On 30th June 2022 the long-awaited Leasehold Reform (Ground Rent) Act 2022 came into force
In the government’s own words, this “will make home ownership fairer and more transparent for millions of future leaseholders”.
What issue does the Act try to address?
As covered widely in the media, there have been concerns about the impact on the value of leasehold properties where the lease contains provisions for periodic increases in ground rent, often referred to as ‘escalating ground rents’.
The concern is that the ground rents demanded by landlords often end up being far greater than would be expected for what was originally intended to be a simple rent for the use of the ground on which a property is built. Concerns also surround a technical legal argument (as yet unresolved) that might unwittingly mean that a lease becomes a mere Assured Shorthold Tenancy due to a loophole in the if a leaseholder fails to pay the ground rent for a certain period. No doubt, some readers have already experienced the delays this can cause to a conveyancing transaction as sellers try to negotiate less onerous ground rent terms with landlords in order to satisfy mortgage lender requirements.
What does the Act do and what does this mean for you?
The good news is that from 30th June 2022, landlords of regulated leases must not require a leaseholder to pay a ground rent of more than “one peppercorn per year”, effectively capping ground rents to zero financial value.
Regulated leases covered by the Act include:
- Leases granted on or after 30th June 2022
- Long leases exceeding 21 years for a single dwelling
- Leases granted for a premium (or a ‘purchase price’) but this does also include leases which have been varied by a ‘deed of surrender and regrant’ and no premium was paid.
- Leases that are not excepted leases
Statutory Lease Extensions for flats must already be granted a peppercorn ground rent notwithstanding this Act.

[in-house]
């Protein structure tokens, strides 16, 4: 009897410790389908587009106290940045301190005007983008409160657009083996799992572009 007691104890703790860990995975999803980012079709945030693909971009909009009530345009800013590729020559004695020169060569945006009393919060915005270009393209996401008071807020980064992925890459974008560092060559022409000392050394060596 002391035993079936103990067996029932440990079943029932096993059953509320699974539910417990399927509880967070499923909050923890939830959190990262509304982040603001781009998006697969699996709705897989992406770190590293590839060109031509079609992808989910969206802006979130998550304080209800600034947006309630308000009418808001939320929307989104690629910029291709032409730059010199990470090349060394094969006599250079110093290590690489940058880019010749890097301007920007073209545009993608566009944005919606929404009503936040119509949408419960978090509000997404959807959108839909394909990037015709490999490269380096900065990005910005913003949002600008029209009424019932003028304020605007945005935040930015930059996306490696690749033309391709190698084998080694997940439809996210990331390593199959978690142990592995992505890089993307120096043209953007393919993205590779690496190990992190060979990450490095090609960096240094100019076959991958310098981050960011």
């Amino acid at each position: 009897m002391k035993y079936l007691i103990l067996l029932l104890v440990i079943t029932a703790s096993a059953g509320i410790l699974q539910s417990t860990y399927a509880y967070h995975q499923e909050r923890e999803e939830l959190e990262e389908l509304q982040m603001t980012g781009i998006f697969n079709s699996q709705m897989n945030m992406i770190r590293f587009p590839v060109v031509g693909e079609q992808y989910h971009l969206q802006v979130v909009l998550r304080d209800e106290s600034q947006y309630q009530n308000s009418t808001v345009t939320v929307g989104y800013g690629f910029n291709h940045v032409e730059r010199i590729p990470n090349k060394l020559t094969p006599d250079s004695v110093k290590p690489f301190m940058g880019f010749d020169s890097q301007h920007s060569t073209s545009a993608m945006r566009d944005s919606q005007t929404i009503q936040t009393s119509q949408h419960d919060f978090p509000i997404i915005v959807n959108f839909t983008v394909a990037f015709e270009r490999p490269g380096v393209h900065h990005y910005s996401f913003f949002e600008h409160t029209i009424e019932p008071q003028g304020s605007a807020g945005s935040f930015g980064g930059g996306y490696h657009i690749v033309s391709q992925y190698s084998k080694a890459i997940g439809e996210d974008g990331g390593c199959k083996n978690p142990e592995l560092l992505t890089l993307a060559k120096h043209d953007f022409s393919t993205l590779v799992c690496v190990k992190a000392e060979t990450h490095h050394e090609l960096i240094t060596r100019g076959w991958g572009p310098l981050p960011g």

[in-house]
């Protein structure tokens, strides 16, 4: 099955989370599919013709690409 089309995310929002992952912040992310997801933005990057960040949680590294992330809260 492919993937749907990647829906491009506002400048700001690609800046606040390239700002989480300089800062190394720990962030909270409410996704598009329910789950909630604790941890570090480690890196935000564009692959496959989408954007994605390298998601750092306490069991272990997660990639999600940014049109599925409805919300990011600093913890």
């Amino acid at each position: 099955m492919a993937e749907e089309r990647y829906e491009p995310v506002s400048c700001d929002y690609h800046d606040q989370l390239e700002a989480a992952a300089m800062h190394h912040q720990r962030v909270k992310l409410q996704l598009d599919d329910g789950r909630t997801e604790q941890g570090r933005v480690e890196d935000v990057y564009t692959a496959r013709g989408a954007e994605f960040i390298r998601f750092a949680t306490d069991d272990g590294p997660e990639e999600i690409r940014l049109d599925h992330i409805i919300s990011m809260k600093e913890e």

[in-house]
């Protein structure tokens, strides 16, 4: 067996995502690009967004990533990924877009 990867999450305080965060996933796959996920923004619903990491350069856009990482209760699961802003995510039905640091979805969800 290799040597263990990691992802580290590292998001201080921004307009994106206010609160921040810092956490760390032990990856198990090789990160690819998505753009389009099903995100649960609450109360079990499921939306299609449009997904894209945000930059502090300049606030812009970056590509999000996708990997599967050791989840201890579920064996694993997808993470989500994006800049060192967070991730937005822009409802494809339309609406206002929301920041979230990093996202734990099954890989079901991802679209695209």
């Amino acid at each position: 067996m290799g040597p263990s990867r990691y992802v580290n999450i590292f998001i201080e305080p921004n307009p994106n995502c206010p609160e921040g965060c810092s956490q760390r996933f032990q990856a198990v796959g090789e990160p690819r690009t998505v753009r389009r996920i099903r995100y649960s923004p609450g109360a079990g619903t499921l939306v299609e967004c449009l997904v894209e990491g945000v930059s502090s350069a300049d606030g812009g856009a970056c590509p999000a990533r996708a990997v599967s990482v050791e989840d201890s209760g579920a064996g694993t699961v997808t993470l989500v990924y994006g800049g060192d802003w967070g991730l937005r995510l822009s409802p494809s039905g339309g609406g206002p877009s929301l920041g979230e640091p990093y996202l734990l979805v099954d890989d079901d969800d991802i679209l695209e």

Where does the Act’s peppercorn limit not apply?
It is important to note that the Act does not apply to leases already in existence prior to the 30th June 2022 and therefore, while the Act is a significant first step in making ground rents fairer for future leaseholders, we would welcome further measurements from the government to provide more equitable leases for all.
In addition, the Act will also not apply to voluntary (or non-statutory) lease extensions in which the landlord will be entitled to retain the existing ground rent until the remainder of the original lease term has expired.
The Act will also not apply where:
- A lease is not a regulated lease
- A buyer and seller have entered into a contract for the grant of a lease before the 30th June 2022, even if the lease itself is granted after 30th June 2022
- Leases are for community-led housing, certain financial products and business leases
- The lease is a shared ownership lease where the rent is paid on the landlord’s owned share; the peppercorn limit will only apply to the leaseholder’s owned share
It should also be noted that the Act will not apply to regulated leases of retirement homes until 1st April 2023 at the earliest due to a transition period which is in place for such properties.
What should I do if I am a leaseholder or a landlord?
Whether you are a prospective purchaser of a leasehold property, a leaseholder looking to extend your lease or challenge an illegal ground rent, or a landlord keen to ensure that you are complying with the new legislation, our Property and Dispute Resolution teams at TV Edwards are well equipped to provide you with the legal expertise you need to take the best course of action for your circumstances.
If you have any questions or require any assistance on any of these issues, please contact Juanita Francis at firstname.lastname@example.org (Property expert) or Peter Thibault at email@example.com (Landlord and Tenant expert) or either of the two on 0203 440 8000.